When Emily Sieverding walked down the aisle, the little quad-copter buzzing quietly above broke the clichÃ©. Like every wedding, Chad and Emily’s was perfect, but with a little twist. There was no camera out in the vast expanse of wedding venue when they smiled an "I do!", except for a small drone, which spun all the magic.
For all the photographers out there looking for a fresher perspective and all those planning to get married, I come bearing good news. There is a new kind of photographer in town. Drones are now the next big thing in wedding photography.
The new tech
A drone is a relatively small aircraft that is piloted by a remote control on the ground or onboard computers. Previously, this technology was solely employed by the military and special operation, but with time and newer innovations in technology, it has been commercialized. And photography is one of the sectors that it has been put to use in. Personal drones are presently a hobbyist’s gear most often used in aerial photography.
Why drones are the next big thing
There is more to wedding photography than the overdone cliches and redundant poses. And this is where drones come in. According to wedding photographer Dale Stierman, "As a professional photographer, I'm always thinking about different ways to capture light and get different perspective, so I thought there had to be a way I could use this (drone) for weddings. My first try was in June." He took the wedding party to a beautiful spot overlooking the Mississippi river. What followed was an exquisite bunch of images capturing a nice panorama of the building with the bride and groom up top.
The concept of drones provides a unique and versatile approach to wedding photography. A drone can capture bird’s eye views, close-ups, aerials, smooth video footage, indoor and outdoor shots employing a variety of techniques and angles. With drones, the possibilities are endless. This is what makes them the next big thing.
First things first, before sending out a drone buzzing in the sky, you need to check in with your local law. The FAA guidelines in the US stipulate that drones are required to stay within 400 feet above the ground and should not come within 3 miles of an airport or air traffic.
A few drones worth considering include the following:
- DJI Phantom 2
- 3D Robotics’ Iris
- Parrot AR Drone 2.0
- Hubsan X4 micro quadcopter
- STORM Drone 6 GPS
You need to keep two things in mind while getting your own drone:
- Do you want your aircraft to come with a camera?
- Would you be controlling your drone via a remote or a smartphone? In that case, you might have to look into how long-lasting your battery needs to be.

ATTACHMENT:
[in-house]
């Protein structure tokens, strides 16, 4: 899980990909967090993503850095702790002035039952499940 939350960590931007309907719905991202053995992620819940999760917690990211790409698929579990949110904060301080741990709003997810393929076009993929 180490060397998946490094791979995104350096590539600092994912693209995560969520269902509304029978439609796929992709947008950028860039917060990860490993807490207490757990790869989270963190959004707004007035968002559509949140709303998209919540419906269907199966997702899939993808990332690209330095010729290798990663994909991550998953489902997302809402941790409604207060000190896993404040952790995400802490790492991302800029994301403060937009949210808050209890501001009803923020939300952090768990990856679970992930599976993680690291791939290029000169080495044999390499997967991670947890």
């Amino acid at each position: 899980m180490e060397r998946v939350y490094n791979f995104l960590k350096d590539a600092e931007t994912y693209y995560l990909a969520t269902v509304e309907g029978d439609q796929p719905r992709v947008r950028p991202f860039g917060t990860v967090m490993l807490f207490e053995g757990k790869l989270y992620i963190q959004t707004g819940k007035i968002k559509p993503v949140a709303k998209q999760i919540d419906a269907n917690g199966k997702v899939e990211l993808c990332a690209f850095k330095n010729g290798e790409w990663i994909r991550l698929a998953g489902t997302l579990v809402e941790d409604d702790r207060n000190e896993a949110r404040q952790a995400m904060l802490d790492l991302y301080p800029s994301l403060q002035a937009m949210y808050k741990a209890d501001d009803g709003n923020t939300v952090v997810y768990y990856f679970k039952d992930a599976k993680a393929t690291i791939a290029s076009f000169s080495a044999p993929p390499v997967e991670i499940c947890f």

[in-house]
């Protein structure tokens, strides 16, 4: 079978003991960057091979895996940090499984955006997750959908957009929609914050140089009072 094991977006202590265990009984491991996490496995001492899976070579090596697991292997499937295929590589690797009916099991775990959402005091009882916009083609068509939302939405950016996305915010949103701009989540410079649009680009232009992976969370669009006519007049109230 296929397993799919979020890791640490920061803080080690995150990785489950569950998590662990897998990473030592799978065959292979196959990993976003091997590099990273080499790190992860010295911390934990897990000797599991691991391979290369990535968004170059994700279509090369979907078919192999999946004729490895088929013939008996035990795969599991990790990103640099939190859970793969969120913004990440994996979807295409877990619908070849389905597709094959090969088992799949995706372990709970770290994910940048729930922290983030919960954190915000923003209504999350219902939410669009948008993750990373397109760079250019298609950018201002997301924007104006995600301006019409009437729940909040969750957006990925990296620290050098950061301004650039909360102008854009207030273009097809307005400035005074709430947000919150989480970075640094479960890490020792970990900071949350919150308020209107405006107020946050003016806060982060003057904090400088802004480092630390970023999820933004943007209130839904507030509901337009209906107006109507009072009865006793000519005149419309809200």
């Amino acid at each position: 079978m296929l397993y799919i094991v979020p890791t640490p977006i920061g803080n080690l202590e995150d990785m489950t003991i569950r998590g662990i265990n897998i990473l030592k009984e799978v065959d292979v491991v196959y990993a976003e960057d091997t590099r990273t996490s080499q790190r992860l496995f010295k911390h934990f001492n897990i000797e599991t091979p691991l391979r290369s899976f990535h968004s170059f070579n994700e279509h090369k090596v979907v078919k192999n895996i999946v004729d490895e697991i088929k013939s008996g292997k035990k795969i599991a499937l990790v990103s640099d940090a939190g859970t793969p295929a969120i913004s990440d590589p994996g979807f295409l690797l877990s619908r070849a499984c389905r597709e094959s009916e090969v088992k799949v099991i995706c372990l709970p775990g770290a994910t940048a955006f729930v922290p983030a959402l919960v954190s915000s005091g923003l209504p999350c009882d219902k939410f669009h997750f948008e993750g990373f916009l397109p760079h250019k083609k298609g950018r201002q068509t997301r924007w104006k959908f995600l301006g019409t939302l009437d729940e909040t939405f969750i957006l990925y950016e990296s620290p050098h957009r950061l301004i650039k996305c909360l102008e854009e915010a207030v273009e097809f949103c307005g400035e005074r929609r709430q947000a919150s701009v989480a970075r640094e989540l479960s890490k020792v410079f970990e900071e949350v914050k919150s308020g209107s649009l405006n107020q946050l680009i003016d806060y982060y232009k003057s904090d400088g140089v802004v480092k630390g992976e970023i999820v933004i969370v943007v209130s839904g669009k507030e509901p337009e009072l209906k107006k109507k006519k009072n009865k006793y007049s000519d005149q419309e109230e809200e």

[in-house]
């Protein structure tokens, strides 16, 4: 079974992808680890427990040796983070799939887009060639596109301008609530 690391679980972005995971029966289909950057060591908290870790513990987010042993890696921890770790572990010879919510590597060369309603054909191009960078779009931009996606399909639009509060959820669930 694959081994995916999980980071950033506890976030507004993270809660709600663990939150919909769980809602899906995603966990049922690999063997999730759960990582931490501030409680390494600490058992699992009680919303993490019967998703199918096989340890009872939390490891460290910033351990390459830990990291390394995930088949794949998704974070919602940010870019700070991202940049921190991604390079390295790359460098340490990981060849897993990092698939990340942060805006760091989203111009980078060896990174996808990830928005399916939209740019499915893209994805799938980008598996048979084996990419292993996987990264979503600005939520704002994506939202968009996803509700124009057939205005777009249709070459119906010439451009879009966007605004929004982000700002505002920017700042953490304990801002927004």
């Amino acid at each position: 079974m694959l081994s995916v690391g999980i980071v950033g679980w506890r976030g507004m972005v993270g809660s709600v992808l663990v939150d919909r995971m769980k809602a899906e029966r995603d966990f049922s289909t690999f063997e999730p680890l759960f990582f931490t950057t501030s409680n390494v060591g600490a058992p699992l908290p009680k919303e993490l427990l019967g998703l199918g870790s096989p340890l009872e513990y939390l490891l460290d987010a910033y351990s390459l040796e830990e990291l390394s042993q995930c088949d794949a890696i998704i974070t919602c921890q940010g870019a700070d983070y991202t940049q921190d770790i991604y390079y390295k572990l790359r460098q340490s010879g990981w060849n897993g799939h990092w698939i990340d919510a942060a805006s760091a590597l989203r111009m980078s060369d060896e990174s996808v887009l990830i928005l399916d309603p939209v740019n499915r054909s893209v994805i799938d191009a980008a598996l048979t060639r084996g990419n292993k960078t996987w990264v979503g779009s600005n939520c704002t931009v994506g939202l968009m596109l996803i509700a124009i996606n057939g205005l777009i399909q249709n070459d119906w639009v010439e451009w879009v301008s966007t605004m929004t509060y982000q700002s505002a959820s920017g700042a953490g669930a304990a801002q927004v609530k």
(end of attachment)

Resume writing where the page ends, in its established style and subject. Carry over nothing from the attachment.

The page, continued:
If you have decided not to get a drone without a built-in camera, then you need to get a video camera separately that will provide the best image quality for the drone’s size and weight. However, the good news is that, you do not need a fancy, expensive camera for drone photography as long as there is no vibration.
A few extra equipments that you might need to fulfill your drone wedding photography escapades include gimbals (to support the rotation of an object), vibration isolators (for small drones), video transmitter and receiver (to get a noise-free video). You can also get accessories like a special RC remote or anti-gravity motors.
A few bittersweet drone experiences
A handful of wedding vows have already been exchanged with the drone happily clicking away the coveted candid photos of the cherished wedding albums. Two incidences stand out.
Inez Edwards was first introduced to the concept of drone photography when she approached her wedding photographer. And she was fascinated. So in October, as she walked down the aisle, a drone buzzed away overhead, spinning its magic. " The drone captured every single person walking into the ceremony without them knowing. That was pretty cool", Edwards said later. The icing on the cake unfolded when the guests told her afterwards that the drone made them feel like they were attending a celebrity wedding.
However, the June 21wedding of Randy Florke and Sean Patrick Maloney in Cold Spring, New York didn’t turn out to be as expected when a buzzing drone left Mr. Maloney’s pride in tatters. He has been quoted as saying, "Like most people who are about to get married, I wasn't up-to-date on the lack of regulations around the emerging technology of a wedding photographer mounting a camera on a remote control helicopter, and now a month after our wedding, even more judges have confirmed the absence of laws and regulations. Every day another group of photographers, filmmakers, farmers, search and rescue teams, or researchers are expressing their frustration with the total lack of clarity on a technology that could save lives or simply take a few wedding photos."
Even with all the glitches, drone photography seems to be an exquisite choice for candid wedding shots. A few tweaks here and there could actually take wedding photography to a whole new level. Here’s hoping.